The United Kingdom’s rough divorce from the European Union could provide a boost for solar energy, with the renewable sector capitalising on turbulent times for gas and oil.
The UK currently imports most of its traditional energy from within the EU, but with no EU-UK energy transfer deals in place, predicted post-Brexit energy shortages and price rises on the way, trade association Energy UK believes solar will step in and fill the void.
No agreement on the UK’s departure from the UK “will have significant and negative consequences for the energy industry and could impact customers’ bills,” said Lawrence Slade, Energy UK’s chief executive.
The positivity comes despite an initial Brexit-related 56% drop in investment in UK renewables, relating to concerns about the cost of exporting energy and importing equipment.
Solar Should Fill The Void
Andrius Terskovas, from Sun Investment Group (SIG), one of the largest solar providers in Central-Eastern Europe, which has previously exported equipment to the UK, is positive.
“The void created by the lack of a secure energy transfer between the UK and the continent could potentially be filled by solar energy providers given their drop in prices and increasing popularity,” he said.
With the outcome of the ongoing Brexit negotiations still uncertain, it’s predicted that whatever the scenario, be it no-deal or a withdrawal agreement is met, solar could — and should — capitalise.
Secure Rates For Your Business Before They Become Too Volatile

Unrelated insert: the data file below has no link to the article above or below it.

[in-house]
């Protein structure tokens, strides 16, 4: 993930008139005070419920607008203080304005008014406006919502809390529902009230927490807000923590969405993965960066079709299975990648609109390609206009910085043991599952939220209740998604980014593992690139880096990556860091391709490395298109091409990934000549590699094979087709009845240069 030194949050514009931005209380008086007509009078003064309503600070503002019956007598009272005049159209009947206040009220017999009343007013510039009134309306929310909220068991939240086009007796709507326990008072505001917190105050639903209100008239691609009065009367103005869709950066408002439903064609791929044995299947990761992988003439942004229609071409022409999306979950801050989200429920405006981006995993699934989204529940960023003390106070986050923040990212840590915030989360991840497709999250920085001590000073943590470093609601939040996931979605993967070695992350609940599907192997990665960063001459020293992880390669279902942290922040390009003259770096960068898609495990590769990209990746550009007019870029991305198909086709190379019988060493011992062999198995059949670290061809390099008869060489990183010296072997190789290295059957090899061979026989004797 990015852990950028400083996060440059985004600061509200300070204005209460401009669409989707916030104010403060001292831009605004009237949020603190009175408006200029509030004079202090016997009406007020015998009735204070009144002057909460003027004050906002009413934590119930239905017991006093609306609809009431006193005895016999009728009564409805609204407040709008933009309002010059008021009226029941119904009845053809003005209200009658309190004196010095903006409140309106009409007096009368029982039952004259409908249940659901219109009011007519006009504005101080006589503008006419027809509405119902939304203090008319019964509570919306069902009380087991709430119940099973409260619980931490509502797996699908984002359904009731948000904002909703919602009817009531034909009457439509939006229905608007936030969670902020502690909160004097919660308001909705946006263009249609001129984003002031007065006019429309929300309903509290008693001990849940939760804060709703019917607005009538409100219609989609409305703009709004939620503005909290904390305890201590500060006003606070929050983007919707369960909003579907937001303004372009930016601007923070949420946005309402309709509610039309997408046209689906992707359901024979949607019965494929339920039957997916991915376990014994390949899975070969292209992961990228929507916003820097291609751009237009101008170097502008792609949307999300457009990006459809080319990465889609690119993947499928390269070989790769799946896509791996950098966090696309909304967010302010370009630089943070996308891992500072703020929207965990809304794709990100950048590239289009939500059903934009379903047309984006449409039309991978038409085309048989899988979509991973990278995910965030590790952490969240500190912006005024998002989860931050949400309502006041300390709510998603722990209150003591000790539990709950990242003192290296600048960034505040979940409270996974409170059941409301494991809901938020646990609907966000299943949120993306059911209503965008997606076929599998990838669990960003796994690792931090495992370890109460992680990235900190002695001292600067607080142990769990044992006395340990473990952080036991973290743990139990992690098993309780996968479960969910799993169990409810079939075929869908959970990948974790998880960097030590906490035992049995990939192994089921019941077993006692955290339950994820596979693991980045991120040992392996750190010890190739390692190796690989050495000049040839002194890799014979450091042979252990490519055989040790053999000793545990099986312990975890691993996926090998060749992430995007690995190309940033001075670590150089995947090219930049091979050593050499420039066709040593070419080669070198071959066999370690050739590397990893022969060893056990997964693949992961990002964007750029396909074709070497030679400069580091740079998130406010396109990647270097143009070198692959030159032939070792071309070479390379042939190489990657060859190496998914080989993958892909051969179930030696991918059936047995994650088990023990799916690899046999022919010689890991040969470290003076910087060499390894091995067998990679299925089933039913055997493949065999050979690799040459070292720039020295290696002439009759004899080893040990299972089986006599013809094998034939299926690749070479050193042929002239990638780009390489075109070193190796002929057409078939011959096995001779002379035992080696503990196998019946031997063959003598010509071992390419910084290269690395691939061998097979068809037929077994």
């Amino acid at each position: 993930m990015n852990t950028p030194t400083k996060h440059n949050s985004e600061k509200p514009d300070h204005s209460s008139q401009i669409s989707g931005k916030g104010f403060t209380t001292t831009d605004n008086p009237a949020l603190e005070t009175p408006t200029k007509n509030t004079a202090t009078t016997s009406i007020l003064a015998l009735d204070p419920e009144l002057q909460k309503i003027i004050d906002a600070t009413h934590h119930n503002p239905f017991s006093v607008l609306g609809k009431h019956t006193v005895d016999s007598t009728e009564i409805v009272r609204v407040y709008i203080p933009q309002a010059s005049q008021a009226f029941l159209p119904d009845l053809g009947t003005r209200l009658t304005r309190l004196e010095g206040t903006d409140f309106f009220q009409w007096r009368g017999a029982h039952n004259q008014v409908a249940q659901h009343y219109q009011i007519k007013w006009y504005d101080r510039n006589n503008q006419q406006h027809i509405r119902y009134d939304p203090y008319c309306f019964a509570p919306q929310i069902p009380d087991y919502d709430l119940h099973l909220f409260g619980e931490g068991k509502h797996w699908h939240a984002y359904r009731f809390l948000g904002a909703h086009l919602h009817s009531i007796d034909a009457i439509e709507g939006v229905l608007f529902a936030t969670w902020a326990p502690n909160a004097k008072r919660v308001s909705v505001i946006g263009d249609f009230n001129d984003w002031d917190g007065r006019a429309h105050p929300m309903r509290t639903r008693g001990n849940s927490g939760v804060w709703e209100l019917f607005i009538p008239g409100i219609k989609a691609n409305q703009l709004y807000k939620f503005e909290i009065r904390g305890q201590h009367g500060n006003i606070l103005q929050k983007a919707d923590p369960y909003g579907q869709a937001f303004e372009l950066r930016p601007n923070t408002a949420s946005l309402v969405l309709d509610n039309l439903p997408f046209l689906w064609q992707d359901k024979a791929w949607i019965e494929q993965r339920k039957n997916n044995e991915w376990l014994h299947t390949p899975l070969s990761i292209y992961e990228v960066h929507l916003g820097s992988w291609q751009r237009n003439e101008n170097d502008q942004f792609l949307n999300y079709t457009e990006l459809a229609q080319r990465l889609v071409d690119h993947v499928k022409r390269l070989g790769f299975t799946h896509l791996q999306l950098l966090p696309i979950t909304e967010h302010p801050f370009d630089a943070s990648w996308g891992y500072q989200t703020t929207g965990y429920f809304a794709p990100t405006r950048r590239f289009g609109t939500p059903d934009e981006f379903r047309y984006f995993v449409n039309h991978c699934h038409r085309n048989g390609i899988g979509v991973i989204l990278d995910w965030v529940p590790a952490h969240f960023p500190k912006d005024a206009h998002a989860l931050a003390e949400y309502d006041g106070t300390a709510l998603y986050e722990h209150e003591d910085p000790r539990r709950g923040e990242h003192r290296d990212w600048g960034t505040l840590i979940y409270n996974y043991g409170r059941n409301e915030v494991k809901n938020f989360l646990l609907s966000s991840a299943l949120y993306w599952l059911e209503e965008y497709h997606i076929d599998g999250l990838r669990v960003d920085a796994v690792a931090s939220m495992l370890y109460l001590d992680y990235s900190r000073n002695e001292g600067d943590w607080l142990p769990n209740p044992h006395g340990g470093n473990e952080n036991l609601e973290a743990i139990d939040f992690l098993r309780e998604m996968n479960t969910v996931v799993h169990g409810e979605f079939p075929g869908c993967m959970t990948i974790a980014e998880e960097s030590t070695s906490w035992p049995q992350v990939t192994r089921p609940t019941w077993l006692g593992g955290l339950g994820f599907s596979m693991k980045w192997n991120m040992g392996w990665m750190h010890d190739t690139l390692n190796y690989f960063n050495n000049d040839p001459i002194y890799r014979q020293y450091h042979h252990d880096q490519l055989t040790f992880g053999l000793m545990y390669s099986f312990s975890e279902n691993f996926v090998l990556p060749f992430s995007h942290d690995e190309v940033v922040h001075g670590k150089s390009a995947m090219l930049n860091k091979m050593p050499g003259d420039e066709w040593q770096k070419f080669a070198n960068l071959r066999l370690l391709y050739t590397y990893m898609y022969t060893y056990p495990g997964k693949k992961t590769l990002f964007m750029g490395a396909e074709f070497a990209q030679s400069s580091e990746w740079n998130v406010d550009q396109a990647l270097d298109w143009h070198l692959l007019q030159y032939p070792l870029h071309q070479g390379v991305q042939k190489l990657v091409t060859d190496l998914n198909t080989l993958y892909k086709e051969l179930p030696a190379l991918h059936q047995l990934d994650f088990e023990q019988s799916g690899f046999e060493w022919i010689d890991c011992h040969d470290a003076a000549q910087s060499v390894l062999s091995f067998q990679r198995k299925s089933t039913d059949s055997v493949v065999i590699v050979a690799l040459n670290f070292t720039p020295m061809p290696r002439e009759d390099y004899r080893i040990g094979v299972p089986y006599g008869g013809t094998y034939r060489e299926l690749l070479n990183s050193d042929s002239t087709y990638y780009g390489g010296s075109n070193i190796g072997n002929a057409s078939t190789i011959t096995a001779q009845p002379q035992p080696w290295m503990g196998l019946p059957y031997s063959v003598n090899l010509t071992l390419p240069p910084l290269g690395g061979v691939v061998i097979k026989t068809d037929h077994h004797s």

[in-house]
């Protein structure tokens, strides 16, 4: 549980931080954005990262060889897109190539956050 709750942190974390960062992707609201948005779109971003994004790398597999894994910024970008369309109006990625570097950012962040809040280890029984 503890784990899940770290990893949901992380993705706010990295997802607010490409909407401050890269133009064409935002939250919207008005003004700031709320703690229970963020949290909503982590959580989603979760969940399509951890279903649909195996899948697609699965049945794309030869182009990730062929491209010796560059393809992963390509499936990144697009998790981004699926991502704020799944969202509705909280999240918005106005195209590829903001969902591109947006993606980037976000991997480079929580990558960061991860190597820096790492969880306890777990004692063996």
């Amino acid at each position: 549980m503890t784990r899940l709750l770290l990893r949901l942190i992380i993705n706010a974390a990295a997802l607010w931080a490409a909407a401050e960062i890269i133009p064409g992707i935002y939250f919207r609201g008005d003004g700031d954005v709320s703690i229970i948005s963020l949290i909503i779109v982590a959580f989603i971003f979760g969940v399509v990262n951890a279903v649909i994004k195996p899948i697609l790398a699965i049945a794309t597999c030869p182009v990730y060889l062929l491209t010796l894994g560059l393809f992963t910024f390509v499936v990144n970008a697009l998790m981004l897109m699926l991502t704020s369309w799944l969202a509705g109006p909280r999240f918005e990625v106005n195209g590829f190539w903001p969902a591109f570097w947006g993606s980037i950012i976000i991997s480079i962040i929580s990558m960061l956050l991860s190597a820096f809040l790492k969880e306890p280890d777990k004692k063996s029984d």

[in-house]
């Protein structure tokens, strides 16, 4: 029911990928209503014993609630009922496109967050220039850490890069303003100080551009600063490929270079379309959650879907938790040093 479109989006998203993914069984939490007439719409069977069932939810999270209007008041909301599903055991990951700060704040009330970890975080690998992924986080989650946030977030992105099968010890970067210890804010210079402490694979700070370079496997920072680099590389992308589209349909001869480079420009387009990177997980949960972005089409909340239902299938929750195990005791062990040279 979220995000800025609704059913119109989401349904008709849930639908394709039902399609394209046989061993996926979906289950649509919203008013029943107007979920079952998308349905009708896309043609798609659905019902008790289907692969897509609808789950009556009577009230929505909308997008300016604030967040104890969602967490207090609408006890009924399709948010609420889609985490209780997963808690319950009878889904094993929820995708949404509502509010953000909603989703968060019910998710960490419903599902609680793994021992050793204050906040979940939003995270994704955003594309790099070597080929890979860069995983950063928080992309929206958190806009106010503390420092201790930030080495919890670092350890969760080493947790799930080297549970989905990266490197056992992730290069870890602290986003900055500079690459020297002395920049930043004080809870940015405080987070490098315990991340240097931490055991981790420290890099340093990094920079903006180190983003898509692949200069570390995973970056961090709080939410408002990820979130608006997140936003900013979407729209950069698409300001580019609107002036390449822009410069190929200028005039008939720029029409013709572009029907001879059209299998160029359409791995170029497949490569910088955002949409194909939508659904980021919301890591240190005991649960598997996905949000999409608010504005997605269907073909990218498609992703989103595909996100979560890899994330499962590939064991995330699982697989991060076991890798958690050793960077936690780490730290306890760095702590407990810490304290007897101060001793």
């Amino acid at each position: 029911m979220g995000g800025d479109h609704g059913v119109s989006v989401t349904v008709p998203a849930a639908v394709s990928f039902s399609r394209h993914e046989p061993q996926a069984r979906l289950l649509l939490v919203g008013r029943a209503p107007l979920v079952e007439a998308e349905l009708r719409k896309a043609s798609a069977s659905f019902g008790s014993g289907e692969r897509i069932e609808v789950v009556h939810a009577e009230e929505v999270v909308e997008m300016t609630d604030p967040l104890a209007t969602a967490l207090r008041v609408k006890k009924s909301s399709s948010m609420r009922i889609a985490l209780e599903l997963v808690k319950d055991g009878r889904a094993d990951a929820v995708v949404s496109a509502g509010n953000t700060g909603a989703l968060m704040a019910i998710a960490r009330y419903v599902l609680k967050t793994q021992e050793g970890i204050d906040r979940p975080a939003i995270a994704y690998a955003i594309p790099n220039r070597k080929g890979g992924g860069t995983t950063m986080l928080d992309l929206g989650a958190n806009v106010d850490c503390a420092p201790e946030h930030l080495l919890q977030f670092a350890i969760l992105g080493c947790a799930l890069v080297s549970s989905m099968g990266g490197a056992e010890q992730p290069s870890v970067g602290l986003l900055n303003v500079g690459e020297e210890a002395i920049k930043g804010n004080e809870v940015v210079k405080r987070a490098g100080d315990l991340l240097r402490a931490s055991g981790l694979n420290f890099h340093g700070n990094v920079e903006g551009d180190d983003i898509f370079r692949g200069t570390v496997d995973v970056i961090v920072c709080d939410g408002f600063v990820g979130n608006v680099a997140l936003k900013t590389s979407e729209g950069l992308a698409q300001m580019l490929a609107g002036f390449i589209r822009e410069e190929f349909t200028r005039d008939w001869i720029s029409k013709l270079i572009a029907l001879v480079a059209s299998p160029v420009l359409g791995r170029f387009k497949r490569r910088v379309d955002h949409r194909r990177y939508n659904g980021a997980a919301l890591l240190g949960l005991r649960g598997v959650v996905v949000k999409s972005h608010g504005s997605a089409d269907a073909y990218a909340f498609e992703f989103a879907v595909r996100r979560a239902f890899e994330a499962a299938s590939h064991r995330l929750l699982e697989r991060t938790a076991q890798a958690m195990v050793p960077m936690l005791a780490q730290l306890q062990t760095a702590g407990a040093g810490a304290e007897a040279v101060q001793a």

Energy switching service, Make it Cheaper, has urged consumers and businesses to find better energy deals while the UK’s future relationship with the EU is still being thrashed out in London and Brussels.
John Elliott, Make it Cheaper CEO, said: “Energy UK’s report highlights some of the causes of these likely rises and only goes to strengthen the case for switching soon for longer fixed term tariffs, securing rates for your business before they become too volatile.”
2018 was a record year for energy switching with one in five consumers in the UK switching to a new energy supplier, according to another release by Energy UK.
People Are Mobilising In Demand For Climate Action
On Monday 15th April 2018, thousands of environmental activists marched in London over climate change in what’s been called a ‘climate rebellion’, aiming to force the government to take action against climate change.
Organisers, Extinct Rebellion, want governments to “take decisive action on the climate and ecological emergency,” with a strategic move towards halting biodiversity loss and reducing greenhouse gas emissions at the centre of the group’s demands.
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